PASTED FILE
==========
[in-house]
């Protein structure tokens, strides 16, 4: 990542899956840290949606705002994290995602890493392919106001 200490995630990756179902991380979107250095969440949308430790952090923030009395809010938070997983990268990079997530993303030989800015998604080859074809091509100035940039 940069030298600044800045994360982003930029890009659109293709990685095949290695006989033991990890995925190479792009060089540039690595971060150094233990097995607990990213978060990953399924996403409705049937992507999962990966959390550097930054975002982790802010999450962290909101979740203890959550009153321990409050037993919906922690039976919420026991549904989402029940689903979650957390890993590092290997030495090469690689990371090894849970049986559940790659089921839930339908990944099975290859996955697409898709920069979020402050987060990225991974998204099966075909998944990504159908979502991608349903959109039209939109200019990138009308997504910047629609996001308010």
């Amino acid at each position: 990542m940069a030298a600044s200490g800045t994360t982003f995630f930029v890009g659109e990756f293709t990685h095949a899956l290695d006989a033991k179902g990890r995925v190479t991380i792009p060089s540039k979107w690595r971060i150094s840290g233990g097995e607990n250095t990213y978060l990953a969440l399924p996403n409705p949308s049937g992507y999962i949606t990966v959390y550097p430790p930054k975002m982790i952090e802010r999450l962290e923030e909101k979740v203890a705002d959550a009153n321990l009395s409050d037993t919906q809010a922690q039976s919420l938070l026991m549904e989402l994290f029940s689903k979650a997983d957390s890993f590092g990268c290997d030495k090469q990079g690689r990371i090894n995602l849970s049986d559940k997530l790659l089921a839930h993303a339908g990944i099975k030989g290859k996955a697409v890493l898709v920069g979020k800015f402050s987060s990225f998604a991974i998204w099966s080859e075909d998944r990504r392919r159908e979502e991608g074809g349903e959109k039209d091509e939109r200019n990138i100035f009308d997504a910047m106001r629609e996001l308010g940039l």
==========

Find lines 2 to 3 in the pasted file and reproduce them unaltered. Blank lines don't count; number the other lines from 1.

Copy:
């Protein structure tokens, strides 16, 4: 990542899956840290949606705002994290995602890493392919106001 200490995630990756179902991380979107250095969440949308430790952090923030009395809010938070997983990268990079997530993303030989800015998604080859074809091509100035940039 940069030298600044800045994360982003930029890009659109293709990685095949290695006989033991990890995925190479792009060089540039690595971060150094233990097995607990990213978060990953399924996403409705049937992507999962990966959390550097930054975002982790802010999450962290909101979740203890959550009153321990409050037993919906922690039976919420026991549904989402029940689903979650957390890993590092290997030495090469690689990371090894849970049986559940790659089921839930339908990944099975290859996955697409898709920069979020402050987060990225991974998204099966075909998944990504159908979502991608349903959109039209939109200019990138009308997504910047629609996001308010």
């Amino acid at each position: 990542m940069a030298a600044s200490g800045t994360t982003f995630f930029v890009g659109e990756f293709t990685h095949a899956l290695d006989a033991k179902g990890r995925v190479t991380i792009p060089s540039k979107w690595r971060i150094s840290g233990g097995e607990n250095t990213y978060l990953a969440l399924p996403n409705p949308s049937g992507y999962i949606t990966v959390y550097p430790p930054k975002m982790i952090e802010r999450l962290e923030e909101k979740v203890a705002d959550a009153n321990l009395s409050d037993t919906q809010a922690q039976s919420l938070l026991m549904e989402l994290f029940s689903k979650a997983d957390s890993f590092g990268c290997d030495k090469q990079g690689r990371i090894n995602l849970s049986d559940k997530l790659l089921a839930h993303a339908g990944i099975k030989g290859k996955a697409v890493l898709v920069g979020k800015f402050s987060s990225f998604a991974i998204w099966s080859e075909d998944r990504r392919r159908e979502e991608g074809g349903e959109k039209d091509e939109r200019n990138i100035f009308d997504a910047m106001r629609e996001l308010g940039l």